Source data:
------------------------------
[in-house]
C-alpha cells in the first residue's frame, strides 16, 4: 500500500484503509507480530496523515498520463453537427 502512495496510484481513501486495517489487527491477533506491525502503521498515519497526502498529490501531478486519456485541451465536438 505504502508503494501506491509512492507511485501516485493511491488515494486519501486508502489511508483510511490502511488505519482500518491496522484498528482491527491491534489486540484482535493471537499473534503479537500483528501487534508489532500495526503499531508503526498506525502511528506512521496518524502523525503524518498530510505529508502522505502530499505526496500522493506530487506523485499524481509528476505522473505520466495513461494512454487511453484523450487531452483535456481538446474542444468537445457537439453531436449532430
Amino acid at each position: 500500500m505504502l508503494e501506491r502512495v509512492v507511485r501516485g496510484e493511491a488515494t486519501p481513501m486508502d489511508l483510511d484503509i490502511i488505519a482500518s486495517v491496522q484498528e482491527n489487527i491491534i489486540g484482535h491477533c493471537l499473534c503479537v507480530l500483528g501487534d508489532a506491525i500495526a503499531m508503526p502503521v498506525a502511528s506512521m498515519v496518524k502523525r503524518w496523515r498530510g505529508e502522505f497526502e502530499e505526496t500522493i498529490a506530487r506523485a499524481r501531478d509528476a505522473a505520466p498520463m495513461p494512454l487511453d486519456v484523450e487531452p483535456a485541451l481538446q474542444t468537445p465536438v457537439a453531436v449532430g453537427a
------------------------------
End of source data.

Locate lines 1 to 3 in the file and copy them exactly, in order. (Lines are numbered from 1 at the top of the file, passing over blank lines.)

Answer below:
[in-house]
C-alpha cells in the first residue's frame, strides 16, 4: 500500500484503509507480530496523515498520463453537427 502512495496510484481513501486495517489487527491477533506491525502503521498515519497526502498529490501531478486519456485541451465536438 505504502508503494501506491509512492507511485501516485493511491488515494486519501486508502489511508483510511490502511488505519482500518491496522484498528482491527491491534489486540484482535493471537499473534503479537500483528501487534508489532500495526503499531508503526498506525502511528506512521496518524502523525503524518498530510505529508502522505502530499505526496500522493506530487506523485499524481509528476505522473505520466495513461494512454487511453484523450487531452483535456481538446474542444468537445457537439453531436449532430
Amino acid at each position: 500500500m505504502l508503494e501506491r502512495v509512492v507511485r501516485g496510484e493511491a488515494t486519501p481513501m486508502d489511508l483510511d484503509i490502511i488505519a482500518s486495517v491496522q484498528e482491527n489487527i491491534i489486540g484482535h491477533c493471537l499473534c503479537v507480530l500483528g501487534d508489532a506491525i500495526a503499531m508503526p502503521v498506525a502511528s506512521m498515519v496518524k502523525r503524518w496523515r498530510g505529508e502522505f497526502e502530499e505526496t500522493i498529490a506530487r506523485a499524481r501531478d509528476a505522473a505520466p498520463m495513461p494512454l487511453d486519456v484523450e487531452p483535456a485541451l481538446q474542444t468537445p465536438v457537439a453531436v449532430g453537427a